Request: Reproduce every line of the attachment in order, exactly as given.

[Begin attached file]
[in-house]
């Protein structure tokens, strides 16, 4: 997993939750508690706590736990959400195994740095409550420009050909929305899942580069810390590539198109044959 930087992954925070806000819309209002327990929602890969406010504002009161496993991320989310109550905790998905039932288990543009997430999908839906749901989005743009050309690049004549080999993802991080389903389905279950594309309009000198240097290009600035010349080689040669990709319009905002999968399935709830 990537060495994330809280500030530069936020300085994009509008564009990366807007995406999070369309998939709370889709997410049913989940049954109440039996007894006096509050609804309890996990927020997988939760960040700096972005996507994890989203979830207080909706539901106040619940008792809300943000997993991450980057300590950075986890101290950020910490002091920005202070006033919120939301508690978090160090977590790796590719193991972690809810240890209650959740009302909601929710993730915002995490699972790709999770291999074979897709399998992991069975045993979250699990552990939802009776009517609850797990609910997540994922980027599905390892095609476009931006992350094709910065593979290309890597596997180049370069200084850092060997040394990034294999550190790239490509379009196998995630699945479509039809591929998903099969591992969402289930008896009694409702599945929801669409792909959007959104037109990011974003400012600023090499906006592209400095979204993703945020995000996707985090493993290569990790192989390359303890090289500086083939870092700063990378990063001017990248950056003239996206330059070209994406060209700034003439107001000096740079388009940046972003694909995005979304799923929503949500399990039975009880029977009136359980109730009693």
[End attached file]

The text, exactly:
[in-house]
């Protein structure tokens, strides 16, 4: 997993939750508690706590736990959400195994740095409550420009050909929305899942580069810390590539198109044959 930087992954925070806000819309209002327990929602890969406010504002009161496993991320989310109550905790998905039932288990543009997430999908839906749901989005743009050309690049004549080999993802991080389903389905279950594309309009000198240097290009600035010349080689040669990709319009905002999968399935709830 990537060495994330809280500030530069936020300085994009509008564009990366807007995406999070369309998939709370889709997410049913989940049954109440039996007894006096509050609804309890996990927020997988939760960040700096972005996507994890989203979830207080909706539901106040619940008792809300943000997993991450980057300590950075986890101290950020910490002091920005202070006033919120939301508690978090160090977590790796590719193991972690809810240890209650959740009302909601929710993730915002995490699972790709999770291999074979897709399998992991069975045993979250699990552990939802009776009517609850797990609910997540994922980027599905390892095609476009931006992350094709910065593979290309890597596997180049370069200084850092060997040394990034294999550190790239490509379009196998995630699945479509039809591929998903099969591992969402289930008896009694409702599945929801669409792909959007959104037109990011974003400012600023090499906006592209400095979204993703945020995000996707985090493993290569990790192989390359303890090289500086083939870092700063990378990063001017990248950056003239996206330059070209994406060209700034003439107001000096740079388009940046972003694909995005979304799923929503949500399990039975009880029977009136359980109730009693």